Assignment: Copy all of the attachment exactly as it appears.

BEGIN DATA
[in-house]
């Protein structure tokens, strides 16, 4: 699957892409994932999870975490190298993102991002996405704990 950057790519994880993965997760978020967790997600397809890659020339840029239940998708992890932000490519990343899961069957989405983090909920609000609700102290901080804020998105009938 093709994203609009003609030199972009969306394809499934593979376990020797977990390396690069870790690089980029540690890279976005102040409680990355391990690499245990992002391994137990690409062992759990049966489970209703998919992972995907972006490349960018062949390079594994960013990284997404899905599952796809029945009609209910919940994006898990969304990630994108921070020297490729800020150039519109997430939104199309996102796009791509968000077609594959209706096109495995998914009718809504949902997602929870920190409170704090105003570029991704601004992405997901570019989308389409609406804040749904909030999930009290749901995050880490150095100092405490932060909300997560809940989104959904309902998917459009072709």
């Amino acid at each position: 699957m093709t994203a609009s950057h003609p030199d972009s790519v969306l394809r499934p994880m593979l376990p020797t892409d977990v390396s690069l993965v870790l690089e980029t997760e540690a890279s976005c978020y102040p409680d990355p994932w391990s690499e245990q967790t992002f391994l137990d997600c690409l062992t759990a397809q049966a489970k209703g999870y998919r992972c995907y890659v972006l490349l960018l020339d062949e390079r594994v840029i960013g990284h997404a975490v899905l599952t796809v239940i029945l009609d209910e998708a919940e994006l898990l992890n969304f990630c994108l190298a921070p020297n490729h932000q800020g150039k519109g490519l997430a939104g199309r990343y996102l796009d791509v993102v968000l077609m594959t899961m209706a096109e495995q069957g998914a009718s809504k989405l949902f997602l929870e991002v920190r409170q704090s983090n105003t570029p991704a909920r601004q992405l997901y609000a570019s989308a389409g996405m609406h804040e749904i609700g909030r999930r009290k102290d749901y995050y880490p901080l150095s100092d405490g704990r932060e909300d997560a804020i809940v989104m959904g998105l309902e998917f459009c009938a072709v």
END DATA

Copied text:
[in-house]
């Protein structure tokens, strides 16, 4: 699957892409994932999870975490190298993102991002996405704990 950057790519994880993965997760978020967790997600397809890659020339840029239940998708992890932000490519990343899961069957989405983090909920609000609700102290901080804020998105009938 093709994203609009003609030199972009969306394809499934593979376990020797977990390396690069870790690089980029540690890279976005102040409680990355391990690499245990992002391994137990690409062992759990049966489970209703998919992972995907972006490349960018062949390079594994960013990284997404899905599952796809029945009609209910919940994006898990969304990630994108921070020297490729800020150039519109997430939104199309996102796009791509968000077609594959209706096109495995998914009718809504949902997602929870920190409170704090105003570029991704601004992405997901570019989308389409609406804040749904909030999930009290749901995050880490150095100092405490932060909300997560809940989104959904309902998917459009072709």
């Amino acid at each position: 699957m093709t994203a609009s950057h003609p030199d972009s790519v969306l394809r499934p994880m593979l376990p020797t892409d977990v390396s690069l993965v870790l690089e980029t997760e540690a890279s976005c978020y102040p409680d990355p994932w391990s690499e245990q967790t992002f391994l137990d997600c690409l062992t759990a397809q049966a489970k209703g999870y998919r992972c995907y890659v972006l490349l960018l020339d062949e390079r594994v840029i960013g990284h997404a975490v899905l599952t796809v239940i029945l009609d209910e998708a919940e994006l898990l992890n969304f990630c994108l190298a921070p020297n490729h932000q800020g150039k519109g490519l997430a939104g199309r990343y996102l796009d791509v993102v968000l077609m594959t899961m209706a096109e495995q069957g998914a009718s809504k989405l949902f997602l929870e991002v920190r409170q704090s983090n105003t570029p991704a909920r601004q992405l997901y609000a570019s989308a389409g996405m609406h804040e749904i609700g909030r999930r009290k102290d749901y995050y880490p901080l150095s100092d405490g704990r932060e909300d997560a804020i809940v989104m959904g998105l309902e998917f459009c009938a072709v």